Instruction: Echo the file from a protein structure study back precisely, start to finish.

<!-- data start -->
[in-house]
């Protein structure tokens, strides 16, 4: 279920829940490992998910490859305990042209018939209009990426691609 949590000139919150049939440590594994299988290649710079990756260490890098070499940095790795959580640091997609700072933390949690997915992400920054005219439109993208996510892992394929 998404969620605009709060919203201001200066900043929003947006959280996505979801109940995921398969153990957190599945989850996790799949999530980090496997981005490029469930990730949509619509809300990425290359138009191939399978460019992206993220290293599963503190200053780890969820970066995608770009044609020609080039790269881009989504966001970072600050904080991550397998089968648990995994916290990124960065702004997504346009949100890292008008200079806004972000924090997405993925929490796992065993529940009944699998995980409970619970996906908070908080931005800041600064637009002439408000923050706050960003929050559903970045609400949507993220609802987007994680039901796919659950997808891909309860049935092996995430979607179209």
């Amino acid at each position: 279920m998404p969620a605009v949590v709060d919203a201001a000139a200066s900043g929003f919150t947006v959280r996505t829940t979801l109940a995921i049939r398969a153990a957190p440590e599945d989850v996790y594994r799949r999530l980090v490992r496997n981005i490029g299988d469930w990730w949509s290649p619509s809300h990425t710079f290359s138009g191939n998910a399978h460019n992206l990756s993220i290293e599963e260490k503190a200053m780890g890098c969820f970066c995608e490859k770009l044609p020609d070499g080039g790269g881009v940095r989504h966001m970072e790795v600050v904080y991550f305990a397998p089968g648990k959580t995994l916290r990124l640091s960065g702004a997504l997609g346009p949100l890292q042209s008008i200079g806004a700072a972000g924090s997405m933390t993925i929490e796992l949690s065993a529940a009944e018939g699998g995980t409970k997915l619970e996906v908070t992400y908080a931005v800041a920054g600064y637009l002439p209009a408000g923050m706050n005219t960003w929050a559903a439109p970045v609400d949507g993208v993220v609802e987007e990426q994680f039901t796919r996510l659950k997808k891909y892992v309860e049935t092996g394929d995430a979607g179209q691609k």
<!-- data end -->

[in-house]
């Protein structure tokens, strides 16, 4: 279920829940490992998910490859305990042209018939209009990426691609 949590000139919150049939440590594994299988290649710079990756260490890098070499940095790795959580640091997609700072933390949690997915992400920054005219439109993208996510892992394929 998404969620605009709060919203201001200066900043929003947006959280996505979801109940995921398969153990957190599945989850996790799949999530980090496997981005490029469930990730949509619509809300990425290359138009191939399978460019992206993220290293599963503190200053780890969820970066995608770009044609020609080039790269881009989504966001970072600050904080991550397998089968648990995994916290990124960065702004997504346009949100890292008008200079806004972000924090997405993925929490796992065993529940009944699998995980409970619970996906908070908080931005800041600064637009002439408000923050706050960003929050559903970045609400949507993220609802987007994680039901796919659950997808891909309860049935092996995430979607179209």
């Amino acid at each position: 279920m998404p969620a605009v949590v709060d919203a201001a000139a200066s900043g929003f919150t947006v959280r996505t829940t979801l109940a995921i049939r398969a153990a957190p440590e599945d989850v996790y594994r799949r999530l980090v490992r496997n981005i490029g299988d469930w990730w949509s290649p619509s809300h990425t710079f290359s138009g191939n998910a399978h460019n992206l990756s993220i290293e599963e260490k503190a200053m780890g890098c969820f970066c995608e490859k770009l044609p020609d070499g080039g790269g881009v940095r989504h966001m970072e790795v600050v904080y991550f305990a397998p089968g648990k959580t995994l916290r990124l640091s960065g702004a997504l997609g346009p949100l890292q042209s008008i200079g806004a700072a972000g924090s997405m933390t993925i929490e796992l949690s065993a529940a009944e018939g699998g995980t409970k997915l619970e996906v908070t992400y908080a931005v800041a920054g600064y637009l002439p209009a408000g923050m706050n005219t960003w929050a559903a439109p970045v609400d949507g993208v993220v609802e987007e990426q994680f039901t796919r996510l659950k997808k891909y892992v309860e049935t092996g394929d995430a979607g179209q691609k």